This last weekend was one of those times when you could take just about any city in the world and keep it if you left me White Rock Lake. The weather was gorgeous. The lake was perfect. Everybody was out there.
When the lake is really hopping, you feel like a brutal fascist son of a bitch just for trying to drive your car in to a parking spot. The hornet-headed Lance Armstrongs are all flying by you from behind on their bicycles made of fused titanium dust; the wide slow walkers are in front of you ("I'm wide, and I'm walkin'"); very small children seem to play tag in and out of your tires; visibility is about zero through the barbecue smoke.
I escaped to the lake Sunday. I had been itching ever since the day before when a friend sent me a picture posted by Urban Fabric photo artist Justin Terveen of his kayak trip that day up White Rock Creek. I talked to Terveen later and established that he had made the picture somewhere up the first bend of the creek to the left just beyond the Mockingbird bridge, in the marshy area where nobody goes. Not only did he find an incredibly beautiful place, but isn't it amazing that you can still explore and find places within the city hardly anybody else knows about?
Clearly that's some of the magic of White Rock. It is a creature of neglect at least as much as it is of the conscious effort required to create and maintain it. White Rock is obviously much more popular and mainstream now than during its long period of decline, but the decline is why some of the cool things like lost corners of the creek are still there and not civilized to death.
I think it also accounts for some of the lake's eccentricity. One of my own favorite eccentric moments at White Rock -- I could watch it a million times and never lose delight -- is when the guy with the amphibious car drives into the water. I have seen it several times. His car is wonderful -- a vaguely Studebaker-looking convertible straight out of a 1950s edition of Popular Mechanics.
I hope I'm not going to muddle any facts here and get myself or somebody else in trouble. I have never spoken with the guy, because I've always been out in a boat watching him launch. I would describe him as a man of mature years but youthful appearance with a bon vivant air I might associate with his having been a bit of player in his time. And he always has at least three passengers with him, different ones every time I think, all of whom I would describe as mature chicks.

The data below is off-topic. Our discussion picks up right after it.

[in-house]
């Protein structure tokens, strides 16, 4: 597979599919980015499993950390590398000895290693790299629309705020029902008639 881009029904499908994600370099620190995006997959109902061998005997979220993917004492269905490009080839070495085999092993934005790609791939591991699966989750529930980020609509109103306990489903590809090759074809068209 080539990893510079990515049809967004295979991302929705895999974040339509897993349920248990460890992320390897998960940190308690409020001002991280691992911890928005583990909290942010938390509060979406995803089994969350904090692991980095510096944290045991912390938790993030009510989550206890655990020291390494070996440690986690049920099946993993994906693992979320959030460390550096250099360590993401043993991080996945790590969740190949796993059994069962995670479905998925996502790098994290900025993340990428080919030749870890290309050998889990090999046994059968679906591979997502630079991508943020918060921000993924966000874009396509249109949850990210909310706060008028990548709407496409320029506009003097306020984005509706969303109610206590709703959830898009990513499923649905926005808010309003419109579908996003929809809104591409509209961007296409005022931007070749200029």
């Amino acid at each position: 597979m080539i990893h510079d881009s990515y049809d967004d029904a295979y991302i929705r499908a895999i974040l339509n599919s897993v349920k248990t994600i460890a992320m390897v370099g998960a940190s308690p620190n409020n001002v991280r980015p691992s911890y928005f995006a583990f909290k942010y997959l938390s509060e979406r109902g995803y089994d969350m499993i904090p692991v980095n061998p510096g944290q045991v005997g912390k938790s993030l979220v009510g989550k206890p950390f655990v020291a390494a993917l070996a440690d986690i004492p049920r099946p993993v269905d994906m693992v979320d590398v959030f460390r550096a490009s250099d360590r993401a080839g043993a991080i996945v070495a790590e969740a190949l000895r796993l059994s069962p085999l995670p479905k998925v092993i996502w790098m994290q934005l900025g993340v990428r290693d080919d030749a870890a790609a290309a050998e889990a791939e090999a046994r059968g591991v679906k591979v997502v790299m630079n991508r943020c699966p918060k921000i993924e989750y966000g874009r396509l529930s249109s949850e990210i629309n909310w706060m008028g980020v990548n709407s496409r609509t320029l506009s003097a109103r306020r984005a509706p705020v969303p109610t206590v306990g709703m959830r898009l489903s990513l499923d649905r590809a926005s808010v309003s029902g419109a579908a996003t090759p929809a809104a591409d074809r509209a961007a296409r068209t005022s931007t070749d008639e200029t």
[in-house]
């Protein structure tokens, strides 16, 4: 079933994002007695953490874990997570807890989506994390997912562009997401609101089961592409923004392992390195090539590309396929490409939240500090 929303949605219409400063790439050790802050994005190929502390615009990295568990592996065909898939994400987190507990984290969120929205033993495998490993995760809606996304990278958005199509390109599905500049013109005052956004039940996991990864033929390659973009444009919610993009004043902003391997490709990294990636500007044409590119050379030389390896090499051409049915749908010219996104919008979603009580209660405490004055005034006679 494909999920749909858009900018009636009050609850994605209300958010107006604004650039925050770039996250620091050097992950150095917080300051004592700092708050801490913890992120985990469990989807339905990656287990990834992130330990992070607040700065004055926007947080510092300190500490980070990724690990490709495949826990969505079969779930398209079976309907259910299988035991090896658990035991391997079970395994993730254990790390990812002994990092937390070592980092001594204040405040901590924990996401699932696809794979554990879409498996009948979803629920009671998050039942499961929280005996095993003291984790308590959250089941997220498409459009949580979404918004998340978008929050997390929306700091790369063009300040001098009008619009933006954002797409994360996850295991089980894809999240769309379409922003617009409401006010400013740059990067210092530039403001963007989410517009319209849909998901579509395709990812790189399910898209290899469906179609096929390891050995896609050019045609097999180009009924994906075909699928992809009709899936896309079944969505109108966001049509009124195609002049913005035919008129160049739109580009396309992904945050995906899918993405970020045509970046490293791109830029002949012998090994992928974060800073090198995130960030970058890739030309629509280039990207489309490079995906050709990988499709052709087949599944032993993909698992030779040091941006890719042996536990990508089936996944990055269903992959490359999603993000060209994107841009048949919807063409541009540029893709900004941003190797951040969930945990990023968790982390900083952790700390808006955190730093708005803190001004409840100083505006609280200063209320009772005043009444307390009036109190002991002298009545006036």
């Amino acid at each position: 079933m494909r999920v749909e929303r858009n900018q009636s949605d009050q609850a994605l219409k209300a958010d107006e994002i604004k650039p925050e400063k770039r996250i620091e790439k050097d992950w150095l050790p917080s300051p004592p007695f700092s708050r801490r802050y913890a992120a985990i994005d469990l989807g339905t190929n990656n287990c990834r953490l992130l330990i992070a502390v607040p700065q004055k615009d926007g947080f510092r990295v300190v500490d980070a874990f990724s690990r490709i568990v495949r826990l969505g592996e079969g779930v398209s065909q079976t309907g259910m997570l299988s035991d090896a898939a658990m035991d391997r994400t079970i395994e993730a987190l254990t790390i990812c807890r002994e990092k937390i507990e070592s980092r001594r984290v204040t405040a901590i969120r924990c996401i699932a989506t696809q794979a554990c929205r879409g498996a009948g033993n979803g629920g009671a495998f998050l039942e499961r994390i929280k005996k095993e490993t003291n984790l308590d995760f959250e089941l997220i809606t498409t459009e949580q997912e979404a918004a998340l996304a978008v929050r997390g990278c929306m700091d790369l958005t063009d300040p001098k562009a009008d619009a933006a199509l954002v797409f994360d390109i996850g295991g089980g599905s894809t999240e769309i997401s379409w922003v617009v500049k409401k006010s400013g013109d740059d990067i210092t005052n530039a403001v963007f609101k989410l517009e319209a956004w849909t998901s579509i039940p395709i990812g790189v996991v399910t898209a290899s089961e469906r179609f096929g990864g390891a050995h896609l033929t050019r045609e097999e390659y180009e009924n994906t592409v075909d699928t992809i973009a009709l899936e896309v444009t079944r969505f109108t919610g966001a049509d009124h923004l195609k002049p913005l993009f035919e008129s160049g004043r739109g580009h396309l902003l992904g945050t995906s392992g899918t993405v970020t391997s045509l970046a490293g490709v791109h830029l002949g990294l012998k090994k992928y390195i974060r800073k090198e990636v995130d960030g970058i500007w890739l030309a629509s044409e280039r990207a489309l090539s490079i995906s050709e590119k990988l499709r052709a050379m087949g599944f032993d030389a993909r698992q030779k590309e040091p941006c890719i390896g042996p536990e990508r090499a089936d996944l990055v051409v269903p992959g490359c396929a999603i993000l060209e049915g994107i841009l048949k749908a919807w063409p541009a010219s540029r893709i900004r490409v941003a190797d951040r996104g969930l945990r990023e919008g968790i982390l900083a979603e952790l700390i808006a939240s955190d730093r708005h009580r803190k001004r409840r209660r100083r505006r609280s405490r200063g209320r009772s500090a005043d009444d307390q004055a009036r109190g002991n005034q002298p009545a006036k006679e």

One thing is the same every time, though, to the tee. Every time he drives into the water, all of the women scream. He has a quiet smile.
Look, the screaming is a generational thing, OK? Just forget I mentioned it.
I sailed down the lake looking for the old boathouse, which I could not find coming from the north. I had to get almost down to the power plant at the south end before I spotted it tucked into a bay on the western shore. I tacked in and made my way to within a couple yards of the gleaming white 1930 art deco structure. On my way back out into the lake, two old guys yelled at me angrily to watch their fishing lines. I shouted back, "Reel 'em in!" I always look and make sure people like that don't have a boat before I say stuff. It's why I love the open seas.
I got back to my luxurious 1-percenter yacht club, and an entire naval academy of servants in crisp white uniforms were waiting with gin and tonics on trays, ready to assist me in getting out of sailing togs and into shore clothes. Well, maybe not. It's a little more modest than that. OK, a lot more. White Rock encourages a touch of fantasy in us all.
I sat on the dock over a Dixie cup of water from the cooler and chatted with a woman whose young adult son was launching a homemade sailboat he had built himself over two years. She remarked that no one on either side of the family had ever had any connection with boats, so she didn't quite understand where this one came from. I thought I did, but I said nothing. The line of the bow, the rake of the mast, the high profile at the stern: obviously it was a pirate ship.
As I was driving out of the park to get on Mockingbird west, the guy with the African Queen-style steamboat was headed up the creek, tooting his whistle. I was tempted to roll down my window and shout, "Leeches!" But just ahead of him was a young woman standing on a paddleboard with paddle poised in air, staring into the trees ahead like a perfect blue heron. I left the lake behind in silent awe.
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